Understanding Acts | Caesarea’s Surprise | Acts 10.23-29 | Movementministriesblog.com

by | Nov 30, 2022

“The next day Peter started out with them, and some of the believers from Joppa went along. 24 The following day he arrived in Caesarea. Cornelius was expecting them and had called together his relatives and close friends. 25 As Peter entered the house, Cornelius met him and fell at his feet in reverence. 26 But Peter made him get up. “Stand up,” he said, “I am only a man myself.” 27 While talking with him, Peter went inside and found a large gathering of people. 28 He said to them: “You are well aware that it is against our law for a Jew to associate with or visit a Gentile. But God has shown me that I should not call anyone impure or unclean.29 So when I was sent for, I came without raising any objection. May I ask why you sent for me?” Acts 10.23-29

The city of Caesarea has a long history. If you visit Israel, you will find the ruins of Caesarea on the shoreline of the Mediterranean Sea. You will see an ancient hippodrome (a stadium for riding horses or chariot racing), an Roman amphitheater, historic shipping ports and learn about the history of this place built before the birth of Christ and named after a former ruler of the Roman Empire, August Caesar. It is truly fascinating.

Caesarea was not a Jewish settlement. It was Roman and before that, under Persian rule, was developed by the Phoenicians. Peter, a Jew, arriving to the town was unthinkable. He even says so as he approached the group of friends and family invited by Cornelius saying, “You are well aware that it is against our law for a Jew to associate with or visit a Gentile.” Imagine if Peter had stopped there? Imagine if Peter had upheld the unhelpful demands of the Jewish Law and refrained from making the journey.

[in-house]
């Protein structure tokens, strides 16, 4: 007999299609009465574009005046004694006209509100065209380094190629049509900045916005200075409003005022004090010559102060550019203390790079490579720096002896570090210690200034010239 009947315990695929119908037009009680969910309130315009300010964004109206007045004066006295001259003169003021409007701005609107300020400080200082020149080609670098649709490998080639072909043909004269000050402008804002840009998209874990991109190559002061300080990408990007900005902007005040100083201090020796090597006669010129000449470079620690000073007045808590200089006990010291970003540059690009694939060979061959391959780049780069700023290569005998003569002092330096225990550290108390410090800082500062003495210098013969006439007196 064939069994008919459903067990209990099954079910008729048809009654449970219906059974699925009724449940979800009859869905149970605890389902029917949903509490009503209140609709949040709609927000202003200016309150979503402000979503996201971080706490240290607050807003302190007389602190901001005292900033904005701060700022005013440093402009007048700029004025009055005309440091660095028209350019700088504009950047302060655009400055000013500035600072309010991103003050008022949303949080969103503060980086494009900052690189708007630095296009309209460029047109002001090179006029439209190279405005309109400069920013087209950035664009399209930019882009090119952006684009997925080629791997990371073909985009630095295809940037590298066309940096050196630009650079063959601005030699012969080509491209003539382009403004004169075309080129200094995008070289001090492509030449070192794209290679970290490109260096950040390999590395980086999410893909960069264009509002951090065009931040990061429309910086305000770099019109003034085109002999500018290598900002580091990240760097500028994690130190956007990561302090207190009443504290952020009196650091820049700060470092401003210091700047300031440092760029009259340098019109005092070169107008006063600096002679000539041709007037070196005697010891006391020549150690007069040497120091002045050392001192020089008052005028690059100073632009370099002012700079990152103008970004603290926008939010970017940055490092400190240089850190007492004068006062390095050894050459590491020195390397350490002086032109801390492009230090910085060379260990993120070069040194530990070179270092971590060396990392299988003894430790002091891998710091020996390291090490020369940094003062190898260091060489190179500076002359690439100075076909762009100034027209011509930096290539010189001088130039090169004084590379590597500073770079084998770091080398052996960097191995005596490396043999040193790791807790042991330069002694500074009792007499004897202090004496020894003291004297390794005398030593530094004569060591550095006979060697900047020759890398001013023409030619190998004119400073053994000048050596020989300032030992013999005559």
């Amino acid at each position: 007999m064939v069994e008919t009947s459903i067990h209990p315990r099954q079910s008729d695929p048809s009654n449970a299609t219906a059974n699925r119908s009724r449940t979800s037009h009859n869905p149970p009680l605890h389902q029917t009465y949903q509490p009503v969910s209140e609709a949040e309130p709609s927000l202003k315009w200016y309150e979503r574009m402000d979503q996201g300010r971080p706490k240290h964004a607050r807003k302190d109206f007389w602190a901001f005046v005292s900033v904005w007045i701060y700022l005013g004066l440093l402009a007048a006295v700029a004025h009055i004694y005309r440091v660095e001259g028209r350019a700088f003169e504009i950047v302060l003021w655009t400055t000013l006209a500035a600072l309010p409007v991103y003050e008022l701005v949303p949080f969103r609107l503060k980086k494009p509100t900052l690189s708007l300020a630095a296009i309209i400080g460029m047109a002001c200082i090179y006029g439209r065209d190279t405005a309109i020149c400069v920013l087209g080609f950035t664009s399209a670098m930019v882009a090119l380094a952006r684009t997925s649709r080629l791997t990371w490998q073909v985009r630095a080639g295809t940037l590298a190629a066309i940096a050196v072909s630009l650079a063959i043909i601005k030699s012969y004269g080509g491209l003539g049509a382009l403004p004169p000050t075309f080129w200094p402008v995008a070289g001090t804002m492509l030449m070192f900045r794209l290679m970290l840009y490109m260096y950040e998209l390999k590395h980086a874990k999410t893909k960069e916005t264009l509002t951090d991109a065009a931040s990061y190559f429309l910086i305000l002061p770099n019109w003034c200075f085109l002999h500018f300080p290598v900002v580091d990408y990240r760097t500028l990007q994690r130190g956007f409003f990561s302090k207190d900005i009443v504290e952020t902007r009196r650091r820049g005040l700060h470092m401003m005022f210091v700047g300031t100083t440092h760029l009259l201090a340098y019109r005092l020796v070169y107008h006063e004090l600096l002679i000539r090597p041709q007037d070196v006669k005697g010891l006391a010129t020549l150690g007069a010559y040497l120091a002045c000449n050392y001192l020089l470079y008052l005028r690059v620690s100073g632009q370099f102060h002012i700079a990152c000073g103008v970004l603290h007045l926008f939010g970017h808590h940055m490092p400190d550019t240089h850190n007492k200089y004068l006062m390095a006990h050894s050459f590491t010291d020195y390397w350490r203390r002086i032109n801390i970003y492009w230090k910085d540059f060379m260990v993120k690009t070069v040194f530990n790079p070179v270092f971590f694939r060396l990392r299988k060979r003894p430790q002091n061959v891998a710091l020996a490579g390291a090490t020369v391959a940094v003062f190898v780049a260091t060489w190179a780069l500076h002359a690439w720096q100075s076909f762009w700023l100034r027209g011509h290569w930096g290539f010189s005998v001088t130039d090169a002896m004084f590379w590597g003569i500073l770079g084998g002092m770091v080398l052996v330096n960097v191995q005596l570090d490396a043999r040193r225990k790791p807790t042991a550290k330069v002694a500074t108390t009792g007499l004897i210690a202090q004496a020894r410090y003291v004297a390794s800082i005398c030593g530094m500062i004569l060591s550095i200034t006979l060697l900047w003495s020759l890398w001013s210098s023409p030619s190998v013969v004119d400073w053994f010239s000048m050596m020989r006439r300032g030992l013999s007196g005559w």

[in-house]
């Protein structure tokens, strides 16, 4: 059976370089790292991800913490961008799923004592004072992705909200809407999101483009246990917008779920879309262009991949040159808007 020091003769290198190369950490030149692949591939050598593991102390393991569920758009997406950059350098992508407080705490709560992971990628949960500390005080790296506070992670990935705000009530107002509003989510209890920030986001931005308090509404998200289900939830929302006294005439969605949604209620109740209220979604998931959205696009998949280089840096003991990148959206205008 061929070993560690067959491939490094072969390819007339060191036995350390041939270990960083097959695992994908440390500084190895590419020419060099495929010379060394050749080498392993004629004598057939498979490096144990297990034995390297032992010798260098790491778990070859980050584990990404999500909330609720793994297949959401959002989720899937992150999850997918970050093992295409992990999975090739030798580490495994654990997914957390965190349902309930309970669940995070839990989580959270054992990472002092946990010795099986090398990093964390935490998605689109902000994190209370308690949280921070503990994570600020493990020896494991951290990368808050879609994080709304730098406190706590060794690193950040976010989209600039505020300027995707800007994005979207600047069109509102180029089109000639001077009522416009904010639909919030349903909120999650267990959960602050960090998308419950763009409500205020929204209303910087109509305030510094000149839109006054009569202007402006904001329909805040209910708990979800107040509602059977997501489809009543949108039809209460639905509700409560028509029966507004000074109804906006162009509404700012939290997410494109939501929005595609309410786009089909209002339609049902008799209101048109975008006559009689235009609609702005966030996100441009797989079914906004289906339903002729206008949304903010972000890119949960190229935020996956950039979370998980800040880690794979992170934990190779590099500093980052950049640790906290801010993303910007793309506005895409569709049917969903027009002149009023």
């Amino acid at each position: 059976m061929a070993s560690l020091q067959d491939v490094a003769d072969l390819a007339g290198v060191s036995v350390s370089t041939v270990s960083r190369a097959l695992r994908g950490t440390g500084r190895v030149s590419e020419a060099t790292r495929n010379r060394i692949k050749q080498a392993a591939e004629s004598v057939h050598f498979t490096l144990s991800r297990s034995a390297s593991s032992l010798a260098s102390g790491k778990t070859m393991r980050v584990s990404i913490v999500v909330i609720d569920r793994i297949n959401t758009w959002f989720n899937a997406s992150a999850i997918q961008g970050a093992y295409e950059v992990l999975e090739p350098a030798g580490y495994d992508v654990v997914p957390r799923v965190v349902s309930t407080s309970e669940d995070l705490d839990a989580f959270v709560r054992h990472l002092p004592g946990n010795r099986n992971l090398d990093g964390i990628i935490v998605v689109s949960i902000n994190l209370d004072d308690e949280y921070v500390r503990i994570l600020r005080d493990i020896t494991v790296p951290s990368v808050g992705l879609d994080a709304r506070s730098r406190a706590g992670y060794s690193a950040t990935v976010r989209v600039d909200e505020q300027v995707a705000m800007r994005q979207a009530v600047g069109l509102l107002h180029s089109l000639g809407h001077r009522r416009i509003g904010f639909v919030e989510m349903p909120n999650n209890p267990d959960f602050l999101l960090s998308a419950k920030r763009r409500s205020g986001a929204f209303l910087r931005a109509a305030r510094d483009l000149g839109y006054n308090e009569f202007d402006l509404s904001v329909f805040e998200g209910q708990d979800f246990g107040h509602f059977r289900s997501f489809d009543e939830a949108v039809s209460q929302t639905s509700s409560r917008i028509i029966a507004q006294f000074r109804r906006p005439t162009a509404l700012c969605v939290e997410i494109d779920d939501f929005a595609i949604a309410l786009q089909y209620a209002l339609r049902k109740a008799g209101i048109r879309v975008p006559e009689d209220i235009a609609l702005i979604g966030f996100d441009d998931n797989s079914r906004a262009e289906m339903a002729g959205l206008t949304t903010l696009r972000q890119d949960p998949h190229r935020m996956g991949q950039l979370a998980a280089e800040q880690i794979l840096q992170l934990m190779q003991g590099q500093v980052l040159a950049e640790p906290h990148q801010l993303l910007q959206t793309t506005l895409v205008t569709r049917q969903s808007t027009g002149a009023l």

But Peter doesn’t refrain, he enters the house of Cornelius, and says to the gathered assembly, “God has shown me that I should not call anyone impure or unclean.” And proceeds to meet with them, learn about the dream of Cornelius, and eventually shares the Gospel of Christ with the first gentile. And from there, the Gospel became available to the masses. Representatives from three different continents were most likely in Caesarea. Peter’s proclamation was Caesarea‘s surprise. That God would offer the gift of his Son not only to the Jews but for the whole world was unthinkable.

As I said, I’ve been to Jerusalem and still feel the separation from the Jews with the Gentiles. I’m sure some of it is for self-preservation but for the most, it does seem a bit exclusionary. But this is not the attitude of the God we serve. All may come to the foot of the Cross. All may call upon the name of Jesus and be saved. All may find hope and release in the arms of a loving and welcoming Savior.

Regardless of your background, culture, race, history or sin, you are welcomed by Jesus. Now he may not allow you to remain in your sin, he will shape, bend, mold and sculpt your character, but it’s worth the transformation.

Have you been surprised by grace? Have you found God welcoming you in spite of your struggles? Come to the cross. Find hope in Jesus and receive his abundant love for you.

“O Lord God, you are good. Thank you for loving me and making me your own. Thank you for helping me in my struggles, for reaching out to all people, not just the Jews, but to the Gentiles also. To each of us who are in need of salvation, hope and grace. Come now, Holy Spirit, fill me with your loving kindness. For you are good and your love endures forever.” Amen